360 Parasite protection—a discussion of lowering risk of parasites in dogs and their parents - Episode 8
Questions for pet parents to ask about parasitic prevention
What pet parents can do to stay informed about parasitic prevention, plus the high cost of treatment vs prevention.
Content sponsored by Elanco
Adam Christman, DVM, MBA: Kara,now that you're a seasoned pet parent, too. What are some things that you would recommend to other pet parents out there, like questions to ask when they're in the veterinary hospital?
Kara Johnson: I'm definitely that pet parent that's preaching about all that stuff and like, you know, you should really do this and do that. But I actually had a neighbor the other day that asked me, "Hey, they're recommending I do a heartworm test at my next visit; is that really that important?" So then, of course, I go into my whole spiel of, "Yes of course it's important because they just hit 12 months of age, so now the heartworms could be developed. So, the importance of testing and then yearly testing, and I'm like, "Do you stay on your preventions all the time?"
Bill Carter, DVM: I just saw a dog from Tennessee, 9 months old, positive for heartworm. They tested it before it came up. That means that dog got infected as it was flying out of mama. And that's how prevalent it is, you know, down there in Tennessee, Kentucky, Georgia...
Katina Carter, DVM: And they had been on their heartworm prevention since the since they adopted.
Bill Carter, DVM: That dog got it basically when it was born.
Katina Carter, DVM: Yeah, that's crazy.
Bill Carter, DVM: And we treated the dog; [the] dog's doing great.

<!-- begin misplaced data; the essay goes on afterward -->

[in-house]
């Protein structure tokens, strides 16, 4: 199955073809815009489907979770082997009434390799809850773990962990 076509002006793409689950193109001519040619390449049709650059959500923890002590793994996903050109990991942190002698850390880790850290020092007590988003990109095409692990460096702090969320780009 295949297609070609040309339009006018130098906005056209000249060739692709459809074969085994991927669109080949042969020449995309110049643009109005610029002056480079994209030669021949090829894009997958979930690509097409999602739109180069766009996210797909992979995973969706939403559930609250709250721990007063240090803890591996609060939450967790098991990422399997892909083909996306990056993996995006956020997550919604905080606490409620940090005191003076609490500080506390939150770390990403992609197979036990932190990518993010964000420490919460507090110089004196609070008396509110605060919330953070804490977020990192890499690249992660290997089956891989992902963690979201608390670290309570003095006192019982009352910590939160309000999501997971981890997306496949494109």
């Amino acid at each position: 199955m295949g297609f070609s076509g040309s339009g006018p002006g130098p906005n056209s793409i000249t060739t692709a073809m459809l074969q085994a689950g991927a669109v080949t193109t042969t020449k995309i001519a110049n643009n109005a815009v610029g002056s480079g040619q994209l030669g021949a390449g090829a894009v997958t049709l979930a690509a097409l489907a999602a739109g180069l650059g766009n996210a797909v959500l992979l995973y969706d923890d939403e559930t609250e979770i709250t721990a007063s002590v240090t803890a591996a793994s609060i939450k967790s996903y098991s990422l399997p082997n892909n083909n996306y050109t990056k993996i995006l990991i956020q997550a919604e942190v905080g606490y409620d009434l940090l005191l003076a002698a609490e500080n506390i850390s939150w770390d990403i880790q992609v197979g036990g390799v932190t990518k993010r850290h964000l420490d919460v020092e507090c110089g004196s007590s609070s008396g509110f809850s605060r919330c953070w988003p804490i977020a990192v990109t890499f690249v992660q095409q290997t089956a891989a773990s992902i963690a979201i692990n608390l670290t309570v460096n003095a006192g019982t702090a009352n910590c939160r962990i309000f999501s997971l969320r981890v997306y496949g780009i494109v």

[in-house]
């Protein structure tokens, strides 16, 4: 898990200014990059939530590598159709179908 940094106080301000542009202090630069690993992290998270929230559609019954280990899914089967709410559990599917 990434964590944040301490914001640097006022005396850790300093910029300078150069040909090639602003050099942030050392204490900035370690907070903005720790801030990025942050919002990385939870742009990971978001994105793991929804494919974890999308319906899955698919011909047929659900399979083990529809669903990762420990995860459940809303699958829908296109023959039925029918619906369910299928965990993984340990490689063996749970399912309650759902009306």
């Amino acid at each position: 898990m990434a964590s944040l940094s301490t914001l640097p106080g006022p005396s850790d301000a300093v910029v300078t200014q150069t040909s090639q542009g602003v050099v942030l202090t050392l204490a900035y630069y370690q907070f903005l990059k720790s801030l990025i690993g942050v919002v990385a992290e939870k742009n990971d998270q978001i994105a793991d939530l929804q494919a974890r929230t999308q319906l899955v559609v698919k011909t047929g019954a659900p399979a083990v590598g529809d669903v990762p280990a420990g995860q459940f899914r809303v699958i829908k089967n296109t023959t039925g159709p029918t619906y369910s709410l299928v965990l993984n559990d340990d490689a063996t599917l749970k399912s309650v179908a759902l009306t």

Kara Johnson: That's good. That's important. And being tech, I know how it's treated, so that also puts the fear into me. So, I'm like, I'm very into...
Bill Carter, DVM: Yes. It's not you know, IV arsenic like when, you know, my grandpa was treating it, but it's not a benign thing whatsoever
Kara Johnson: No, it's a lot for the dog.
Bill Carter, DVM: It's very painful. I tell owners a lot of them shiver at night and not to scare them, but you know, hey, it's here. It's in New Jersey. It's in the United States. This is everywhere. You know, mosquitoes don't care. They'll get into your house and stay there in the winter.
Katina Carter, DVM: And money talks, too, so...Here let me tell you how much a year's worth of prevention is vs this treatment.
Adam Christman, DVM, MBA: I've seen that. They will use that as a marketing tactic to show like the cost, not necessarily like the pain, but just like at least the financial concerns associated with you know, treating heartworm disease or even like dealing with some of the long-term things of round worms. It can keep going.
Bill Carter, DVM: Oh, and damage the system. You know, you can damage those kidneys, with heartworm.